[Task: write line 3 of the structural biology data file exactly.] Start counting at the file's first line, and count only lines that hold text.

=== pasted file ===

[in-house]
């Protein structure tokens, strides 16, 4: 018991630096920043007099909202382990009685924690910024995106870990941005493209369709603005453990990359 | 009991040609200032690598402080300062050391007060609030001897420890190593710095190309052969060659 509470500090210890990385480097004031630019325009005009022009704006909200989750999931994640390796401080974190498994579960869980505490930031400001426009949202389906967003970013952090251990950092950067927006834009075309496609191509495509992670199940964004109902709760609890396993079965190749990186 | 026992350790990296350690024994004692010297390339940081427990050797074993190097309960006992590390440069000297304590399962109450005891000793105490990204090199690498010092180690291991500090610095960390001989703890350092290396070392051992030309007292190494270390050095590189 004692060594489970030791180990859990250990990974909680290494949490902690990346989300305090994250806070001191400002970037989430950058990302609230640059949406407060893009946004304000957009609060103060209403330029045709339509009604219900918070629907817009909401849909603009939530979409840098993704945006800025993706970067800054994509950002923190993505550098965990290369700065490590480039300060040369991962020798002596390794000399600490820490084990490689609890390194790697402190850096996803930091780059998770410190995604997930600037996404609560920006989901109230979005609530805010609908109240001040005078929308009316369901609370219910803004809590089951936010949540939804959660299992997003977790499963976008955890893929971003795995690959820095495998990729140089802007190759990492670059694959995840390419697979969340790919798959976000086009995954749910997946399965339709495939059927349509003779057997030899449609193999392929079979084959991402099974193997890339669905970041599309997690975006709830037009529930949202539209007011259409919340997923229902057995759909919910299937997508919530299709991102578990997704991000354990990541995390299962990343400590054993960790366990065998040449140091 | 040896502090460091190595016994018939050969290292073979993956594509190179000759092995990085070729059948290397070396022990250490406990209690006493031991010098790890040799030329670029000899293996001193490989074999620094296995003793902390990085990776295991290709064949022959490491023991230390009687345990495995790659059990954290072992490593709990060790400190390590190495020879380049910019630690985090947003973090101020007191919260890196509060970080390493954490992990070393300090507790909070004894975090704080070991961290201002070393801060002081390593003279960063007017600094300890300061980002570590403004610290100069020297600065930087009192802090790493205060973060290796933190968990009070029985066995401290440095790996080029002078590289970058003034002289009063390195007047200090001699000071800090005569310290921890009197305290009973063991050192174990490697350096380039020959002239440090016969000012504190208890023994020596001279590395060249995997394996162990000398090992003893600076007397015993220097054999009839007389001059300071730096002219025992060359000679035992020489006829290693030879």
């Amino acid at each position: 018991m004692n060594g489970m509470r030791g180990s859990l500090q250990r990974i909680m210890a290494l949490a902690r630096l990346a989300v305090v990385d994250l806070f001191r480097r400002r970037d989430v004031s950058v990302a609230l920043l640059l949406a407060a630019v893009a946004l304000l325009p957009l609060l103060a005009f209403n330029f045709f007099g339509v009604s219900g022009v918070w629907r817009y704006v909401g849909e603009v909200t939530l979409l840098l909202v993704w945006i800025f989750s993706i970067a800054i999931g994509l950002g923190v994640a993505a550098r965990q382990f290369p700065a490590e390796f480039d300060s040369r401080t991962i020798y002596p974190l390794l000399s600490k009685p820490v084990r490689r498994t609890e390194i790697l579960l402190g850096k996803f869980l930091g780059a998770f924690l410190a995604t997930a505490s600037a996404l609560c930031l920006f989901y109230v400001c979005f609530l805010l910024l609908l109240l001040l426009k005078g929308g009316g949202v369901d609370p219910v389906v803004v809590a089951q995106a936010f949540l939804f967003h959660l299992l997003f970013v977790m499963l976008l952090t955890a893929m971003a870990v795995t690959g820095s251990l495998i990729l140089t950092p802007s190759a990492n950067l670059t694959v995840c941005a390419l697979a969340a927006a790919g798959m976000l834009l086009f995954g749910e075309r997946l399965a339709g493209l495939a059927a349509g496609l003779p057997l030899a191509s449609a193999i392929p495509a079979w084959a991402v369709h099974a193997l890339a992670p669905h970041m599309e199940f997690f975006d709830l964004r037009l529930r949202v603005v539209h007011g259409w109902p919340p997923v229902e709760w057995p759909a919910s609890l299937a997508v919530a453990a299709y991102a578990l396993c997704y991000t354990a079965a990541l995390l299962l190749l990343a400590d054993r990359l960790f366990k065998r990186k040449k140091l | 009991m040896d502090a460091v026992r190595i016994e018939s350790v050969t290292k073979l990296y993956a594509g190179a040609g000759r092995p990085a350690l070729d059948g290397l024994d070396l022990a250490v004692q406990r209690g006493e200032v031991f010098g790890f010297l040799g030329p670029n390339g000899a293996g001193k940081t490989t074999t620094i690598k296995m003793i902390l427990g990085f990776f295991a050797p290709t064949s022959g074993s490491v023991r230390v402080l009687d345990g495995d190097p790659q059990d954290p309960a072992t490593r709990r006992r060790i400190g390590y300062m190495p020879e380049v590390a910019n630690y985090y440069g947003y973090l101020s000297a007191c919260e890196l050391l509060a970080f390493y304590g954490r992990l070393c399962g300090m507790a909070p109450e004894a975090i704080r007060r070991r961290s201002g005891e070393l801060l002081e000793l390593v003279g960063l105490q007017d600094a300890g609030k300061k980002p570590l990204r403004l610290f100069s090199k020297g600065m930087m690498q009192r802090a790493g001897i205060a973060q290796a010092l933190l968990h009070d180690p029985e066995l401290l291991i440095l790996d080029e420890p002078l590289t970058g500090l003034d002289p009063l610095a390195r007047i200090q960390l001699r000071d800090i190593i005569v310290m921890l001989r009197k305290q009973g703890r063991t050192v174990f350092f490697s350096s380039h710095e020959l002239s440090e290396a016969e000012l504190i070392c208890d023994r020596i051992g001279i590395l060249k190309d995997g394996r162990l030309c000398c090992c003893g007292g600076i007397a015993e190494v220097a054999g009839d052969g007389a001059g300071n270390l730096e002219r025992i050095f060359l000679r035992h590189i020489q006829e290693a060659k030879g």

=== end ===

């Amino acid at each position: 018991m004692n060594g489970m509470r030791g180990s859990l500090q250990r990974i909680m210890a290494l949490a902690r630096l990346a989300v305090v990385d994250l806070f001191r480097r400002r970037d989430v004031s950058v990302a609230l920043l640059l949406a407060a630019v893009a946004l304000l325009p957009l609060l103060a005009f209403n330029f045709f007099g339509v009604s219900g022009v918070w629907r817009y704006v909401g849909e603009v909200t939530l979409l840098l909202v993704w945006i800025f989750s993706i970067a800054i999931g994509l950002g923190v994640a993505a550098r965990q382990f290369p700065a490590e390796f480039d300060s040369r401080t991962i020798y002596p974190l390794l000399s600490k009685p820490v084990r490689r498994t609890e390194i790697l579960l402190g850096k996803f869980l930091g780059a998770f924690l410190a995604t997930a505490s600037a996404l609560c930031l920006f989901y109230v400001c979005f609530l805010l910024l609908l109240l001040l426009k005078g929308g009316g949202v369901d609370p219910v389906v803004v809590a089951q995106a936010f949540l939804f967003h959660l299992l997003f970013v977790m499963l976008l952090t955890a893929m971003a870990v795995t690959g820095s251990l495998i990729l140089t950092p802007s190759a990492n950067l670059t694959v995840c941005a390419l697979a969340a927006a790919g798959m976000l834009l086009f995954g749910e075309r997946l399965a339709g493209l495939a059927a349509g496609l003779p057997l030899a191509s449609a193999i392929p495509a079979w084959a991402v369709h099974a193997l890339a992670p669905h970041m599309e199940f997690f975006d709830l964004r037009l529930r949202v603005v539209h007011g259409w109902p919340p997923v229902e709760w057995p759909a919910s609890l299937a997508v919530a453990a299709y991102a578990l396993c997704y991000t354990a079965a990541l995390l299962l190749l990343a400590d054993r990359l960790f366990k065998r990186k040449k140091l | 009991m040896d502090a460091v026992r190595i016994e018939s350790v050969t290292k073979l990296y993956a594509g190179a040609g000759r092995p990085a350690l070729d059948g290397l024994d070396l022990a250490v004692q406990r209690g006493e200032v031991f010098g790890f010297l040799g030329p670029n390339g000899a293996g001193k940081t490989t074999t620094i690598k296995m003793i902390l427990g990085f990776f295991a050797p290709t064949s022959g074993s490491v023991r230390v402080l009687d345990g495995d190097p790659q059990d954290p309960a072992t490593r709990r006992r060790i400190g390590y300062m190495p020879e380049v590390a910019n630690y985090y440069g947003y973090l101020s000297a007191c919260e890196l050391l509060a970080f390493y304590g954490r992990l070393c399962g300090m507790a909070p109450e004894a975090i704080r007060r070991r961290s201002g005891e070393l801060l002081e000793l390593v003279g960063l105490q007017d600094a300890g609030k300061k980002p570590l990204r403004l610290f100069s090199k020297g600065m930087m690498q009192r802090a790493g001897i205060a973060q290796a010092l933190l968990h009070d180690p029985e066995l401290l291991i440095l790996d080029e420890p002078l590289t970058g500090l003034d002289p009063l610095a390195r007047i200090q960390l001699r000071d800090i190593i005569v310290m921890l001989r009197k305290q009973g703890r063991t050192v174990f350092f490697s350096s380039h710095e020959l002239s440090e290396a016969e000012l504190i070392c208890d023994r020596i051992g001279i590395l060249k190309d995997g394996r162990l030309c000398c090992c003893g007292g600076i007397a015993e190494v220097a054999g009839d052969g007389a001059g300071n270390l730096e002219r025992i050095f060359l000679r035992h590189i020489q006829e290693a060659k030879g």